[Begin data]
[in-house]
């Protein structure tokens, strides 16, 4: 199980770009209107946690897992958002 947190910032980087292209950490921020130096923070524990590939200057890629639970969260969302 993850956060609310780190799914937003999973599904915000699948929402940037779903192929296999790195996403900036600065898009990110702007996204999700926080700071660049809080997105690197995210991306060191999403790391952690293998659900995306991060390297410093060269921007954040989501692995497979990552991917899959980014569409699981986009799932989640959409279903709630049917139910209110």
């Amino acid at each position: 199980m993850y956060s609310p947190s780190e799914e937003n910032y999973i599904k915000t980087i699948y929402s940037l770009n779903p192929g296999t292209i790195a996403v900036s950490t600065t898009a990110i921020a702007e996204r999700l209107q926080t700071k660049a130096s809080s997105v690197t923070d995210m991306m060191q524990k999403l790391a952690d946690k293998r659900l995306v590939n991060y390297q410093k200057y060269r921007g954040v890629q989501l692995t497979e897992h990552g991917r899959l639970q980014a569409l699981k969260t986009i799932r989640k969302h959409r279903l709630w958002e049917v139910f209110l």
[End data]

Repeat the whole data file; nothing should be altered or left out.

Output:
[in-house]
């Protein structure tokens, strides 16, 4: 199980770009209107946690897992958002 947190910032980087292209950490921020130096923070524990590939200057890629639970969260969302 993850956060609310780190799914937003999973599904915000699948929402940037779903192929296999790195996403900036600065898009990110702007996204999700926080700071660049809080997105690197995210991306060191999403790391952690293998659900995306991060390297410093060269921007954040989501692995497979990552991917899959980014569409699981986009799932989640959409279903709630049917139910209110």
């Amino acid at each position: 199980m993850y956060s609310p947190s780190e799914e937003n910032y999973i599904k915000t980087i699948y929402s940037l770009n779903p192929g296999t292209i790195a996403v900036s950490t600065t898009a990110i921020a702007e996204r999700l209107q926080t700071k660049a130096s809080s997105v690197t923070d995210m991306m060191q524990k999403l790391a952690d946690k293998r659900l995306v590939n991060y390297q410093k200057y060269r921007g954040v890629q989501l692995t497979e897992h990552g991917r899959l639970q980014a569409l699981k969260t986009i799932r989640k969302h959409r279903l709630w958002e049917v139910f209110l």